Dear John (Kerry): You gonna commit to high seas biodiversity or what?

by Guest Blogger

June 10, 2014

A humpback whale breeches during the Greenpeace USA Bering Sea expedition Monday July 3, 2006 aboard the Pacific Storm in the Gulf of Alaska near Unga Pass, Alaska.

Todd Warshaw/Greenpeace

Sunday may have been World Oceans Day, but considering half of all the oxygen we breathe comes from the oceans, we should be thanking our lucky stars for them every day. John Kerry knows how important they are. Thats why he and the US Department of State are convening the Our Ocean Conference on June 16th. Unfortunately, up until now, there hasnt been any word on protecting life in the high seas, those parts of the oceans that arent the territory of any one nation (and therefore belong to us all). Greenpeace believes that official protection of high seas biodiversity is way past due. And we expect Secretary Kerry to step up. So we wrote him a letter.

Dear John,

We cant go on like this.

We think back to those early days, how you seduced us with your sweet talk. We swooned when you reminisced about growing up near the beaches of Massachusetts, when you recalled for us the seafaring days of your ancestors. You painted the most romantic pictures of yourself sailing and fishing, and you whispered tenderly how you appreciate the wonders of the ocean.

We were like omg (sigh).

The Future of the Middle East: John F. Kerry

Are you our big strong ocean protector or not?

You were just so adamant that the ocean was worth protecting. You talked about all the challenges they face from acidification, overfishing, rising temperatures. You talked about how important they were to the survival of all life, how a billion people depend directly upon them for their livelihoods, and the rest of us wouldnt be able to breathe without them.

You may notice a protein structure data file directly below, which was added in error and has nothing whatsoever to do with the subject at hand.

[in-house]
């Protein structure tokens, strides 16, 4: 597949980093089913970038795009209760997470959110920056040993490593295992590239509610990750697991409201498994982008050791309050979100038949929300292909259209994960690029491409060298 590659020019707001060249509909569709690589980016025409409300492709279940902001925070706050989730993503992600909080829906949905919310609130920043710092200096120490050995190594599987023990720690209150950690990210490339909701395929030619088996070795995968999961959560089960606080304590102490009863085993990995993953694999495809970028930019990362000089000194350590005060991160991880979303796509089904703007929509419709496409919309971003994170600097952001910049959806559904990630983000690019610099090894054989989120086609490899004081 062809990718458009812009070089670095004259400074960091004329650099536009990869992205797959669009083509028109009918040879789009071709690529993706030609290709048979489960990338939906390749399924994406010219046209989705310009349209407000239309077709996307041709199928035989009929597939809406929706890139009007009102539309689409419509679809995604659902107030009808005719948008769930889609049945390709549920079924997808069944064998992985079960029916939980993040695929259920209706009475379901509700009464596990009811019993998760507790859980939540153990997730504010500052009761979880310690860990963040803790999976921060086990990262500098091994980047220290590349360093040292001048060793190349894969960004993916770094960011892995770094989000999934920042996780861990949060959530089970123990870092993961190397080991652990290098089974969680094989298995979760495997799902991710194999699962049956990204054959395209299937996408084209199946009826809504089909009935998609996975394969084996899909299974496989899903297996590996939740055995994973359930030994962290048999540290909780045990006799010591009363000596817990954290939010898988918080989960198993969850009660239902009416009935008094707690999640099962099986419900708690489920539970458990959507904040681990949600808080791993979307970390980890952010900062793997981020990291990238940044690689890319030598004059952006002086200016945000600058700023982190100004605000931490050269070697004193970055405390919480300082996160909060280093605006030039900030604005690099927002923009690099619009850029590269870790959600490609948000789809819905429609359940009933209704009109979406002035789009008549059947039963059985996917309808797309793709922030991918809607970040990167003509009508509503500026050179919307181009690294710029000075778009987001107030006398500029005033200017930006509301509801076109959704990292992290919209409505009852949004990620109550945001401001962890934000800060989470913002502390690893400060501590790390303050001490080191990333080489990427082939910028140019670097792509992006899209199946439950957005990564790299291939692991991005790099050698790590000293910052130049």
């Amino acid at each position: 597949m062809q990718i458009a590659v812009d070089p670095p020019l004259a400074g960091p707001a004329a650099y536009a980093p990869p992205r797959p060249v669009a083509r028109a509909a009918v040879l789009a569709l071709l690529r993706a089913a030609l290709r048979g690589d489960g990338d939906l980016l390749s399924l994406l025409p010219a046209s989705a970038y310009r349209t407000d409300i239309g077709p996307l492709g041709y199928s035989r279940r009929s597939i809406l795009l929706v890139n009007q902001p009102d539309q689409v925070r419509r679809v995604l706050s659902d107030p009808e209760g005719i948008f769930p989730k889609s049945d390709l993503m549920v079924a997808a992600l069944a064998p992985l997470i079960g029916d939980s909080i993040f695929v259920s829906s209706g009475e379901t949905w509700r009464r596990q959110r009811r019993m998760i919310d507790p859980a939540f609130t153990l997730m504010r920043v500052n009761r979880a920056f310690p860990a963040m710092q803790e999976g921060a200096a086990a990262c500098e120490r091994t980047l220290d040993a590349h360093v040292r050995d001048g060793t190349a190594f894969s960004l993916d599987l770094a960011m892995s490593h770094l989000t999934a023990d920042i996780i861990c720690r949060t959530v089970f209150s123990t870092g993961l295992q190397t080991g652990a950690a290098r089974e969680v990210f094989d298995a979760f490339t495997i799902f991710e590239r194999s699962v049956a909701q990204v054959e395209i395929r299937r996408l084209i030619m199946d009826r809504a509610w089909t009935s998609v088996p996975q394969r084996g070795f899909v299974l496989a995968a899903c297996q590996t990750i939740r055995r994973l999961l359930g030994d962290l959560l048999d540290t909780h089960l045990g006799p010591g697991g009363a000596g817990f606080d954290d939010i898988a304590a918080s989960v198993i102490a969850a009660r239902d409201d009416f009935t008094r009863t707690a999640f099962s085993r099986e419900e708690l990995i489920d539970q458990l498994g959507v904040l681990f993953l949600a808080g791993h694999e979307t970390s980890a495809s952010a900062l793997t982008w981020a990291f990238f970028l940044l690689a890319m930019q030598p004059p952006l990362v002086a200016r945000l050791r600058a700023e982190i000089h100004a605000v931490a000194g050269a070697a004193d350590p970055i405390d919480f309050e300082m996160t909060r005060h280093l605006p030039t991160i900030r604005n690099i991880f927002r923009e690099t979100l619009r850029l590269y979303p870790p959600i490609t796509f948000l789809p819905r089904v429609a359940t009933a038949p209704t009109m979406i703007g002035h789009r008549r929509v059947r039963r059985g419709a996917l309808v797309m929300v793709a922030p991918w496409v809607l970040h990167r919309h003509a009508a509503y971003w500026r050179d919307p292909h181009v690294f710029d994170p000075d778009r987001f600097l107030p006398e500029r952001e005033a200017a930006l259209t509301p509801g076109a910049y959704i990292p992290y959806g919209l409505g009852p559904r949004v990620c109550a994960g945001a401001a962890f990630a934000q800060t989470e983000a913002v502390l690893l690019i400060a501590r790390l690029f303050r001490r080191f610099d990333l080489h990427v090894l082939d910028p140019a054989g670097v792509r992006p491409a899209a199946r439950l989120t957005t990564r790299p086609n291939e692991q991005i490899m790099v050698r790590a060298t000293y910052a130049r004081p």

You seemed to understand how the crises of the worlds oceans are pushing marine life to the brink of collapse. Our hearts fluttered with your real talk.

We felt like maybe you really, reallyknew us.

But sometimes we get really worried youre just stringing us along.

Hey John!

Hey Mr. Secretary…

You and I both know there is only way to really protect the oceans we love so much: you gotta commit.

And when it comes to oceans, what we need most is protection for the biodiversity of the high seas. Why? Oh don’t act like you don’t know.

  • More than 64% of the oceans lie beyond the jurisdiction of any one country. These waters belong to the entire world community, but some countries and corporations are plundering them, ruining them for the rest of us and future generations.
  • Much more emphasis has been put on the right to plunder the oceans than on the responsibility to protect them. Managing the high seas is like trying to govern the Wild West. John. (Might you be the new sheriff in town?)
  • If you want to fish, drill, or mine the high seas, plenty of organizations and processes enable you. But no mechanisms are in place to facilitate our responsibility to protect them.
  • A majority of countries favor an agreement to protect the high seas, but to date a handful of powerful countries have blocked one.

Essentially what were looking for is a high seas biodiversity agreement under the UN Convention on the Law of the Sea. And we believe youre the one who can make it happen. Please get the conversation going at the Our Ocean Conference on June 16th.

What do you say? Are you gonna put a ring on it or what?

Love, Us

If you’re reading this and are not Secretary Kerry, you can definitely participate in the conversation. While we have his (very handsome) ear, go to our petition and demand real ocean protection. We’ll be sure to hand deliver all of your signatures at the conference on June 16th!

You can also use your personal Twitter account to join our Thunderclap by going here.

We Need Your Voice. Join Us!

Want to learn more about tax-deductible giving, donating stock and estate planning?

Visit Greenpeace Fund, a nonprofit, 501(c)(3) charitable entity created to increase public awareness and understanding of environmental issues through research, the media and educational programs.